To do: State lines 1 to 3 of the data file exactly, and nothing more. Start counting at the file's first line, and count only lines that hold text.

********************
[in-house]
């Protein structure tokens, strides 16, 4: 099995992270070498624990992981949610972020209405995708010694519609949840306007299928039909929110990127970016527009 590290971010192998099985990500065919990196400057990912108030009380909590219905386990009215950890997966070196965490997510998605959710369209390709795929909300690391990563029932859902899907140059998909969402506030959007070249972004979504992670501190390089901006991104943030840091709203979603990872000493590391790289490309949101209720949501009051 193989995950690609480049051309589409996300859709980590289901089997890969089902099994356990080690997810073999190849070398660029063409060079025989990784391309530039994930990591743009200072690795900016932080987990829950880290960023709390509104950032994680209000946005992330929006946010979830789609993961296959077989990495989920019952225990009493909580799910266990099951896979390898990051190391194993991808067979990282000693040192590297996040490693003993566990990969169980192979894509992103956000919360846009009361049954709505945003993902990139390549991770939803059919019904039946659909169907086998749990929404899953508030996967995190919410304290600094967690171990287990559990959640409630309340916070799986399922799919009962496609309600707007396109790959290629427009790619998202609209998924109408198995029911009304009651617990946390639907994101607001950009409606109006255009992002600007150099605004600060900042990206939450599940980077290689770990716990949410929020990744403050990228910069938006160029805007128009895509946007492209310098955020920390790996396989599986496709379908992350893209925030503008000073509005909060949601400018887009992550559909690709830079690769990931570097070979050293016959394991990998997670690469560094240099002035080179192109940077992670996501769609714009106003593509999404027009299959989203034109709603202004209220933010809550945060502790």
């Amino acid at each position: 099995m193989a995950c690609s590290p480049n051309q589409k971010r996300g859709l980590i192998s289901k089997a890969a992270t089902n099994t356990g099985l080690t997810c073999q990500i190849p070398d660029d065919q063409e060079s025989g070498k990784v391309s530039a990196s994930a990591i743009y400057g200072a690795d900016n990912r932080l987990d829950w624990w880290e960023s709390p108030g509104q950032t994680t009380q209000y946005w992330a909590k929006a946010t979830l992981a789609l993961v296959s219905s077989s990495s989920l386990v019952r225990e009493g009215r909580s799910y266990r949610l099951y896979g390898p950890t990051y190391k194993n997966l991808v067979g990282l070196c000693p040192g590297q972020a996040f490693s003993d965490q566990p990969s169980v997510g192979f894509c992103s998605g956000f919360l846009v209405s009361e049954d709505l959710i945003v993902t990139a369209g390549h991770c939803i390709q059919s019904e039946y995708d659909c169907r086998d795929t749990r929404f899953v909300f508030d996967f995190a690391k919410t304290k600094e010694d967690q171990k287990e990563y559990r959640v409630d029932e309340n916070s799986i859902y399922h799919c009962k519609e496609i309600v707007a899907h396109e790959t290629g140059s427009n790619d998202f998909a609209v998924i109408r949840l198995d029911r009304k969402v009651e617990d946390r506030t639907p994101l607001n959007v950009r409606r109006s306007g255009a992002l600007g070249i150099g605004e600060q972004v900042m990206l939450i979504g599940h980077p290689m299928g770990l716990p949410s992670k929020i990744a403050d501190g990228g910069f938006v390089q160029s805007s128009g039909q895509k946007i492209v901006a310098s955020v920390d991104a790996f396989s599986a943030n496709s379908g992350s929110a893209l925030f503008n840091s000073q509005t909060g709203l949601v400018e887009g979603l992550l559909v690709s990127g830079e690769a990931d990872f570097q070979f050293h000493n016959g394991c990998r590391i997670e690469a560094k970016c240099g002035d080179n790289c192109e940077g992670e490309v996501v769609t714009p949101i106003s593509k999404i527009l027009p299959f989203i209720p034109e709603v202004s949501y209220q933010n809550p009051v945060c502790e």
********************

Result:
[in-house]
């Protein structure tokens, strides 16, 4: 099995992270070498624990992981949610972020209405995708010694519609949840306007299928039909929110990127970016527009 590290971010192998099985990500065919990196400057990912108030009380909590219905386990009215950890997966070196965490997510998605959710369209390709795929909300690391990563029932859902899907140059998909969402506030959007070249972004979504992670501190390089901006991104943030840091709203979603990872000493590391790289490309949101209720949501009051 193989995950690609480049051309589409996300859709980590289901089997890969089902099994356990080690997810073999190849070398660029063409060079025989990784391309530039994930990591743009200072690795900016932080987990829950880290960023709390509104950032994680209000946005992330929006946010979830789609993961296959077989990495989920019952225990009493909580799910266990099951896979390898990051190391194993991808067979990282000693040192590297996040490693003993566990990969169980192979894509992103956000919360846009009361049954709505945003993902990139390549991770939803059919019904039946659909169907086998749990929404899953508030996967995190919410304290600094967690171990287990559990959640409630309340916070799986399922799919009962496609309600707007396109790959290629427009790619998202609209998924109408198995029911009304009651617990946390639907994101607001950009409606109006255009992002600007150099605004600060900042990206939450599940980077290689770990716990949410929020990744403050990228910069938006160029805007128009895509946007492209310098955020920390790996396989599986496709379908992350893209925030503008000073509005909060949601400018887009992550559909690709830079690769990931570097070979050293016959394991990998997670690469560094240099002035080179192109940077992670996501769609714009106003593509999404027009299959989203034109709603202004209220933010809550945060502790």
């Amino acid at each position: 099995m193989a995950c690609s590290p480049n051309q589409k971010r996300g859709l980590i192998s289901k089997a890969a992270t089902n099994t356990g099985l080690t997810c073999q990500i190849p070398d660029d065919q063409e060079s025989g070498k990784v391309s530039a990196s994930a990591i743009y400057g200072a690795d900016n990912r932080l987990d829950w624990w880290e960023s709390p108030g509104q950032t994680t009380q209000y946005w992330a909590k929006a946010t979830l992981a789609l993961v296959s219905s077989s990495s989920l386990v019952r225990e009493g009215r909580s799910y266990r949610l099951y896979g390898p950890t990051y190391k194993n997966l991808v067979g990282l070196c000693p040192g590297q972020a996040f490693s003993d965490q566990p990969s169980v997510g192979f894509c992103s998605g956000f919360l846009v209405s009361e049954d709505l959710i945003v993902t990139a369209g390549h991770c939803i390709q059919s019904e039946y995708d659909c169907r086998d795929t749990r929404f899953v909300f508030d996967f995190a690391k919410t304290k600094e010694d967690q171990k287990e990563y559990r959640v409630d029932e309340n916070s799986i859902y399922h799919c009962k519609e496609i309600v707007a899907h396109e790959t290629g140059s427009n790619d998202f998909a609209v998924i109408r949840l198995d029911r009304k969402v009651e617990d946390r506030t639907p994101l607001n959007v950009r409606r109006s306007g255009a992002l600007g070249i150099g605004e600060q972004v900042m990206l939450i979504g599940h980077p290689m299928g770990l716990p949410s992670k929020i990744a403050d501190g990228g910069f938006v390089q160029s805007s128009g039909q895509k946007i492209v901006a310098s955020v920390d991104a790996f396989s599986a943030n496709s379908g992350s929110a893209l925030f503008n840091s000073q509005t909060g709203l949601v400018e887009g979603l992550l559909v690709s990127g830079e690769a990931d990872f570097q070979f050293h000493n016959g394991c990998r590391i997670e690469a560094k970016c240099g002035d080179n790289c192109e940077g992670e490309v996501v769609t714009p949101i106003s593509k999404i527009l027009p299959f989203i209720p034109e709603v202004s949501y209220q933010n809550p009051v945060c502790e």